The Bridger marker units have now been mapped over approximately 1,000 square kilometers of the southern Green River Basin. The classic upper Bridger area in the vicinity of Sage Creek Mountain, Hickey Mountain, the southwest side of Cedar Mountain, and the Henrys Fork/Lonetree Divide, has been correlated across the central part of the basin east to Twin Buttes and Black Mountain using the previously unrecognized Henrys Fork tuff as a datum. Detailed stratigraphic sections have been measured across the basin, and, as described below, sedimentologic, paleontologic and taphonomic studies have been undertaken to interpret Bridger paleoenvironments and microfossil accumulations.

Three ash fall tuffs have been dated using 40Ar/39Ar techniques, and several more ash samples are currently undergoing 40Ar/39Ar analysis. The Church Buttes tuff (base of middle Bridger B) has a date of 47.96 +/- 0.13 Ma. The Henrys Fork tuff (base of upper Bridger C) has a date of 46.92 +/- 0.17 Ma. The Basal Bridger E tuff (8 m below base of Turtle Bluff Member) has a date of 46.16 +/- 0.44 Ma. These dates indicate relatively rapid and consistent average rock accumulation rates of 24.0 cm/1000 years for the middle and upper Bridger B (within Blacks Fork Member), and the Bridger C and D (Twin Buttes Member). Other tuffs, including two samples from the Turtle Bluff Member, are currently undergoing isotopic analysis.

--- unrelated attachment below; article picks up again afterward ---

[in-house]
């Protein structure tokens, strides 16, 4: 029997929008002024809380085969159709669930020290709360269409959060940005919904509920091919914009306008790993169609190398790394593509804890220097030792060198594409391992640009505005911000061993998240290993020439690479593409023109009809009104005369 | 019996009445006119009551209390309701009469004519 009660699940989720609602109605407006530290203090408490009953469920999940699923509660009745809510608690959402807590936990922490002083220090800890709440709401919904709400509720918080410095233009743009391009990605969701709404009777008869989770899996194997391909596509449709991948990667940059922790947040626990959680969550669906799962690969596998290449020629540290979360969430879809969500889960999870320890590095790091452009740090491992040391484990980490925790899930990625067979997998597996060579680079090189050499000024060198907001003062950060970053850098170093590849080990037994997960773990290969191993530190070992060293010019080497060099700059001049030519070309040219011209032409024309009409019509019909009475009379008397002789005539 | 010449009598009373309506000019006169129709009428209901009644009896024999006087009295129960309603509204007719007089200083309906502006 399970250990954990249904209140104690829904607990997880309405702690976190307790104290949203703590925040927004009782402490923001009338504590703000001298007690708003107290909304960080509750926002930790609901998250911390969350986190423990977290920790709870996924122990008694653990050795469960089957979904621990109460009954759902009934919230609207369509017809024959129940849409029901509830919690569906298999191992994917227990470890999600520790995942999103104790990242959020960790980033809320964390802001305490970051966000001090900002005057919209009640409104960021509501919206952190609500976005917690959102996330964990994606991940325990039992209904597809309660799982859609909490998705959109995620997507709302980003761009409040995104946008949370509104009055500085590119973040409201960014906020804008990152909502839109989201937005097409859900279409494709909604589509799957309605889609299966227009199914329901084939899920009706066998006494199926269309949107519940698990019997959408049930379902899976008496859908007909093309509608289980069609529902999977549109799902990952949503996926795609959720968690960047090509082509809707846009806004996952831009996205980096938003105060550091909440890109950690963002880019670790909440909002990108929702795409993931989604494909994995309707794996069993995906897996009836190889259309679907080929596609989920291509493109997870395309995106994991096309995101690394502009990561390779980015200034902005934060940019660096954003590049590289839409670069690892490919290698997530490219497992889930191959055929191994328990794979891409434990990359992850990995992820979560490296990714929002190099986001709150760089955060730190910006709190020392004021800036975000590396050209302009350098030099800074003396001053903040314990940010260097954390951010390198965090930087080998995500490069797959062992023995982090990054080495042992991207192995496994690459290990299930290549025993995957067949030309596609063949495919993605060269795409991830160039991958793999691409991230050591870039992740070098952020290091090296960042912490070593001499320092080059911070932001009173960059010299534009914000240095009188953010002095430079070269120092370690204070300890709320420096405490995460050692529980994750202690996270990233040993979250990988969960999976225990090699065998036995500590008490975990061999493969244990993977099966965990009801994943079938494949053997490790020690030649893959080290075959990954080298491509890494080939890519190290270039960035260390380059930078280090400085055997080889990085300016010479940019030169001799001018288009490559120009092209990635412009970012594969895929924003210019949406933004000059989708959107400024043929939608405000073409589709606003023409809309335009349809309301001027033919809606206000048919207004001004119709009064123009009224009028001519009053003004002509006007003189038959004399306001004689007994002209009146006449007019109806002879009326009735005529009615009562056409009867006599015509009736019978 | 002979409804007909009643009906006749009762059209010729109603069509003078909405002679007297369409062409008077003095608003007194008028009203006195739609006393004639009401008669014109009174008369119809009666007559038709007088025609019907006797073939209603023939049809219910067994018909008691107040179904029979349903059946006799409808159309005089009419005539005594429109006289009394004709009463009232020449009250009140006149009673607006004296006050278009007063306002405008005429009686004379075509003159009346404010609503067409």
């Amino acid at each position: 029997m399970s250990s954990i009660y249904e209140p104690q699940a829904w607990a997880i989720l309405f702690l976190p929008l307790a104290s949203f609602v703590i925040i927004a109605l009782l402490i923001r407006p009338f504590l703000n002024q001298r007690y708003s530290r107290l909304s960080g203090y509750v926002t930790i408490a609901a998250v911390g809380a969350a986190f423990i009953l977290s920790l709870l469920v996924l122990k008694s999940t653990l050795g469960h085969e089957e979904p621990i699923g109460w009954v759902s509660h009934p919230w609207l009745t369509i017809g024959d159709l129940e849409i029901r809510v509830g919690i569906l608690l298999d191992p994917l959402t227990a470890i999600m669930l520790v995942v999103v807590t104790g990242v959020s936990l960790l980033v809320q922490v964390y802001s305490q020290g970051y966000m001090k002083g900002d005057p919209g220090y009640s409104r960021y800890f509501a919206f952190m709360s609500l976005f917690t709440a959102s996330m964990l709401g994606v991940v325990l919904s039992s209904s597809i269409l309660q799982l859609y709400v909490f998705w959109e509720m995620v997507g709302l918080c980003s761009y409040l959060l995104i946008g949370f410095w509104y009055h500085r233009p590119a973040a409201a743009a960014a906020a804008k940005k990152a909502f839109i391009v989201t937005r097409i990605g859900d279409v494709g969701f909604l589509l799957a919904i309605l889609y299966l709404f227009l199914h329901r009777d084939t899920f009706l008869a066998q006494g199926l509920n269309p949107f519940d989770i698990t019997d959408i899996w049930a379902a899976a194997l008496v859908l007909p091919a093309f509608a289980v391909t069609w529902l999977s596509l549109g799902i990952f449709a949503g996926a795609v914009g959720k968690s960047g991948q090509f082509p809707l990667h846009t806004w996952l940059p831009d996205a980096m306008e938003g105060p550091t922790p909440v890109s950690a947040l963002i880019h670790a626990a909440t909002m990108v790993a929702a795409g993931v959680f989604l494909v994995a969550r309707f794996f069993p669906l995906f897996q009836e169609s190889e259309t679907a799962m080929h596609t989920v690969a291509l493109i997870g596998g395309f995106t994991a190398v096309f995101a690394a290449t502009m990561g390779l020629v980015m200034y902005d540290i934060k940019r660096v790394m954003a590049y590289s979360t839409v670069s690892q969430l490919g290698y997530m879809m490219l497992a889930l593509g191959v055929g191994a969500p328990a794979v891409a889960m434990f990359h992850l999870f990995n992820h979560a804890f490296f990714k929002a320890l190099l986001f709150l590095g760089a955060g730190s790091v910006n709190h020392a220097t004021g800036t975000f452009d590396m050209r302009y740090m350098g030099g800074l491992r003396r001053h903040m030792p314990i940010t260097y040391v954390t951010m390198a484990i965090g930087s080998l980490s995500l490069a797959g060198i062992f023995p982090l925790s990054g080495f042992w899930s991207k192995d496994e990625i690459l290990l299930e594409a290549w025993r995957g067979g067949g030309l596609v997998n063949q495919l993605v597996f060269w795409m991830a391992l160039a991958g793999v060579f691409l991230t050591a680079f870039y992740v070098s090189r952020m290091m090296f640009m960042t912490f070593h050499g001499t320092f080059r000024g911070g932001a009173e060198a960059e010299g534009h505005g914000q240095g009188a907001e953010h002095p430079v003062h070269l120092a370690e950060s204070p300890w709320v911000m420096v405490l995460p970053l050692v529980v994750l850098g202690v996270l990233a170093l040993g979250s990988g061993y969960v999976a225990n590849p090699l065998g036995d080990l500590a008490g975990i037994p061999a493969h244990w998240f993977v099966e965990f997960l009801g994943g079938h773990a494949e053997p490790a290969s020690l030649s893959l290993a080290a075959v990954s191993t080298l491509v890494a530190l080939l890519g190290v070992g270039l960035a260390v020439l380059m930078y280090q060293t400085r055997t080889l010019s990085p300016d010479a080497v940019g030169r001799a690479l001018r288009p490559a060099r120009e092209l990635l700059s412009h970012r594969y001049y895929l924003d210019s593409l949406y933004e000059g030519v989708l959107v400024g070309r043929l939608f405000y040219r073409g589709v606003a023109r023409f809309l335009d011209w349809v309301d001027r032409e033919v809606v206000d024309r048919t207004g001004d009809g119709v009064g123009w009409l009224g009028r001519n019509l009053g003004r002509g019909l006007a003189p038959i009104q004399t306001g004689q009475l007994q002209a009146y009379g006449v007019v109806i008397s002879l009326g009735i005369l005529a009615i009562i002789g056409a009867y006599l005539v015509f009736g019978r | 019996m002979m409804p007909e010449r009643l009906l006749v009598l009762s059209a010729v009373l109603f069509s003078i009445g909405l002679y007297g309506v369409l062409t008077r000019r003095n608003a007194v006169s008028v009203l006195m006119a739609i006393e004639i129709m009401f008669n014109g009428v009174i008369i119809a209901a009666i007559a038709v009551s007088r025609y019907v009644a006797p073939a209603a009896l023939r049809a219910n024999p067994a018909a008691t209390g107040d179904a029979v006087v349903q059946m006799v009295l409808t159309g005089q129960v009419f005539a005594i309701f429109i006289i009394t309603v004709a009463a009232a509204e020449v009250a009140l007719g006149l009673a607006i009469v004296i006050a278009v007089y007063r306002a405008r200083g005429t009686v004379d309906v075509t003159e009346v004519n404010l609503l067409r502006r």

Will Clyde (center) and student (right) from the University of New Hampshire collecting a sample of the Henrys Fork tuff for a paleomagnetism pilot study while Steve Walsh of the San Diego Natural History Museum (left) looks on (August, 2005).

                          Composite bedrock geologic map of the southern Green River Basin, Wyoming (from Murphey, 2001).

Steve Walsh on the west slope of "Peratherium Pinnacle" sampling potentially fossiliferous rock matrix for later screenwashing (SDSNH Loc. 5842). This locality is stratigraphically 87 m above the base of the Turtle Bluff Member (subdivision E) of the Bridger Formation on the southwest flank of Cedar Mountain, Uinta County, Wyoming (August, 2006).

Depositional environments that are recognized by Murphey (2001) and Murphey and Evanoff (2006) in the Twin Buttes and Turtle Bluff members of the Bridger Formation include fluvial (stream channel and floodplain), lacustrine, playa lacustrine, paludal, marginal mudflat, basin margin, and volcanic.

The Bridger Formation has produced the holotypes of most presently recognized Bridgerian mammalian taxa. Despite the fact that terrestrial vertebrate fossils are numerically most abundant and taxonomically most diverse in lake-margin deposits (deposited on the landward but regularly-flooded side of lake shorelines), most Bridger sediments were deposited on floodplains. These volcaniclastic floodplains appear to have been eposidically flooded, perhaps annually. They persisted for up to 85% of depositional time, and contain few fossils.